A molecular phylogenetic analysis of the genus Scomber was conducted based on mitochondrial (COI, Cyt b and control region) and nuclear (5S rDNA) DNA sequence data in multigene perspective. A variety of phylogenetic analytic methods were used to clarify the current taxonomic classification and to assess phylogenetic relationships and the evolutionary history of this genus. The present study produced a well-resolved phylogeny that strongly supported the monophyly of Scomber. We confirmed that S. japonicus and S. colias were genetically distinct. Although morphologically and ecologically similar to S. colias, the molecular data showed that S. japonicus has a greater molecular affinity with S. australasicus, which conflicts with the traditional taxonomy. This phyiogenetic pattern was corroborated by the mtDNA data, but incompletely by the nuclear DNA data. Phylogenetic concordance between the mitochondrial and nuclear DNA regions for the basal nodes supports an Atlantic origin for Scomber. The present-day geographic ranges of the species were compared with the resultant molecular phylogeny derived from partition Bayesian analyses of the combined data sets to evaluate possible dispersal routes of the genus. The present-day geographic distribution of Scomber species might be best ascribed to multiple dispersal events. In addition, our results suggest that phylogenies derived from multiple genes and long sequences exhibited improved phylogenetic resolution, from which we conclude that the phylogenetic reconstruction is a reliable representation of the evolutionary history of Scomber.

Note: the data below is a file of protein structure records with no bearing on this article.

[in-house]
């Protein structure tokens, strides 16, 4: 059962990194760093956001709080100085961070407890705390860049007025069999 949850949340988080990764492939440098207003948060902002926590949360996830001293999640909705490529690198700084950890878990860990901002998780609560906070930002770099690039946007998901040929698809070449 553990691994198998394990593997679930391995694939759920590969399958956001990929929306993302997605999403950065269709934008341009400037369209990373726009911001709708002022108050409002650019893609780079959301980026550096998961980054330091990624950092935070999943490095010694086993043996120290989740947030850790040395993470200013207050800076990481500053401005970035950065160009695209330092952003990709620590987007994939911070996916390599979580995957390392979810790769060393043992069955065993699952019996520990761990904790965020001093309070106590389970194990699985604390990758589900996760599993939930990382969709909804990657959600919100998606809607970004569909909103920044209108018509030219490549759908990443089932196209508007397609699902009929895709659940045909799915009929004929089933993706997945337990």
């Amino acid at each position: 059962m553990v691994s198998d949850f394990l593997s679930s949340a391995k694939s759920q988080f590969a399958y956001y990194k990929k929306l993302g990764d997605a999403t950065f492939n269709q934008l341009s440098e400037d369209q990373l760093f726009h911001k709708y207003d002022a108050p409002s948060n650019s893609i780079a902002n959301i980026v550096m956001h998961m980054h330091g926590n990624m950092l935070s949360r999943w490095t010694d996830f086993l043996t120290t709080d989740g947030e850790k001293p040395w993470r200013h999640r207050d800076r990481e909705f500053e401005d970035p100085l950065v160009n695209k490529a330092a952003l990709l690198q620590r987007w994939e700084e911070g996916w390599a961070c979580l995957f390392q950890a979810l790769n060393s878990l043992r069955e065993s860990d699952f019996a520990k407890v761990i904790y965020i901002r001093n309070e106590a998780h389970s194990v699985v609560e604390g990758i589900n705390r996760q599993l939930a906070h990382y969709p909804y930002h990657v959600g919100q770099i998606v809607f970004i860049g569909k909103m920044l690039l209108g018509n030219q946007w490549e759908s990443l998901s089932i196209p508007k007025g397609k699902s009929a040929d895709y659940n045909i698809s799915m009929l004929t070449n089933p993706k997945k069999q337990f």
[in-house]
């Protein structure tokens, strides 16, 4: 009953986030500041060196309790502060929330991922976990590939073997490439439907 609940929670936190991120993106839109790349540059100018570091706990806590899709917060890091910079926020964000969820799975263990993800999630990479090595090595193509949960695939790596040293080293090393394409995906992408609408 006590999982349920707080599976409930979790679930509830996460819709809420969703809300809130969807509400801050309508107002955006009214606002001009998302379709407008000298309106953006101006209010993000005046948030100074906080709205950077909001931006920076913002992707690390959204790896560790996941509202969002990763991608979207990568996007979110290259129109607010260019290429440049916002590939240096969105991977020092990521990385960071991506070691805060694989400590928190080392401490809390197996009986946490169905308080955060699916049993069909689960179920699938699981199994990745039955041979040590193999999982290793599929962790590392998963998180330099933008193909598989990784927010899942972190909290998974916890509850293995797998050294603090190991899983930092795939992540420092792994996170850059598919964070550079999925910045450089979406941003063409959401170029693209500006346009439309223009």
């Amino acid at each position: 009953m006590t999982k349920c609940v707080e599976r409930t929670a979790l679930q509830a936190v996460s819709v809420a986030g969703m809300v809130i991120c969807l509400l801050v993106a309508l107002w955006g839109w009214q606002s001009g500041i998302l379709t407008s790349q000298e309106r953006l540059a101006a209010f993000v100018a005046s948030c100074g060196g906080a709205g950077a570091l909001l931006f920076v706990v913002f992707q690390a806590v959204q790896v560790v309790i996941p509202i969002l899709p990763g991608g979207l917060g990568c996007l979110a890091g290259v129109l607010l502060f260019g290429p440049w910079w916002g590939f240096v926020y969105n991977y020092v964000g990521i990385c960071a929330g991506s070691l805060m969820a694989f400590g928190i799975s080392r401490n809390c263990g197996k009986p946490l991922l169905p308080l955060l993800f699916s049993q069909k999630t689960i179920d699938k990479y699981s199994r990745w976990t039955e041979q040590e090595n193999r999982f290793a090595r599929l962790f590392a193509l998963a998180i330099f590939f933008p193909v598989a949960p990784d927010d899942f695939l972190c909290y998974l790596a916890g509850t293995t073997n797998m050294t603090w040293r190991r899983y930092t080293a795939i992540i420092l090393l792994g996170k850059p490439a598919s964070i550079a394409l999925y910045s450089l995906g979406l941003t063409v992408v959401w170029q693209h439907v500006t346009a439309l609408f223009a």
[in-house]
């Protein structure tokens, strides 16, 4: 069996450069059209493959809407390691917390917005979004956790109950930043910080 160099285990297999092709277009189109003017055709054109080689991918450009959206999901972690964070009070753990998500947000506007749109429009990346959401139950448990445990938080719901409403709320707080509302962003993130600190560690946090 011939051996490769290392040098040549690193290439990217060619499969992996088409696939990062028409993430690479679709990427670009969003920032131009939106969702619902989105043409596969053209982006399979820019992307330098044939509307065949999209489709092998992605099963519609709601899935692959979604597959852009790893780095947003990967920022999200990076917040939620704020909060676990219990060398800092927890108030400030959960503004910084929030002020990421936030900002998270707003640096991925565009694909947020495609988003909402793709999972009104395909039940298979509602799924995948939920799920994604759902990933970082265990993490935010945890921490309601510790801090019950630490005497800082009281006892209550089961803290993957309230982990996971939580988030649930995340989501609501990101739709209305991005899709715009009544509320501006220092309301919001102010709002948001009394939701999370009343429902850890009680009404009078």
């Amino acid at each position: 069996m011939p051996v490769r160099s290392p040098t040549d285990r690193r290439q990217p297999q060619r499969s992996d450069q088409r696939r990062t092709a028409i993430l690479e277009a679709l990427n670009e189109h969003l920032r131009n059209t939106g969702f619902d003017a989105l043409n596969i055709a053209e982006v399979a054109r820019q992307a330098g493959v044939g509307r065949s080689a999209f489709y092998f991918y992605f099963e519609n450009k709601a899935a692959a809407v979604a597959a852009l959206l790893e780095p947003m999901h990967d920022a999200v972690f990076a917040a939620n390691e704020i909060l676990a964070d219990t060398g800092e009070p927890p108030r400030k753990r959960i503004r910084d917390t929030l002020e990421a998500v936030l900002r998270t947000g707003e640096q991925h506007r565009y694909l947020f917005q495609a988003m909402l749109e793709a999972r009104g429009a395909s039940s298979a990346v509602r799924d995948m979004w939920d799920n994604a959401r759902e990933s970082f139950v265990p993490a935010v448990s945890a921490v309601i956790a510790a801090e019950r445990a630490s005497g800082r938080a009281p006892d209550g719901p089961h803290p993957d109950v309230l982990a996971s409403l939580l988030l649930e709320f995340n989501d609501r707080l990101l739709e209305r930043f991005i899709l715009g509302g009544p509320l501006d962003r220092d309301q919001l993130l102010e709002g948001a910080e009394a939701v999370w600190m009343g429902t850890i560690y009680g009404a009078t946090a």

1. Feasibility study of molecular memory device based on DNA using methylation to store information

    Science.gov (United States)

    Jiang, Liming; Qiu, Wanzhi; Al-Dirini, Feras; Hossain, Faruque M.; Evans, Robin; Skafidas, Efstratios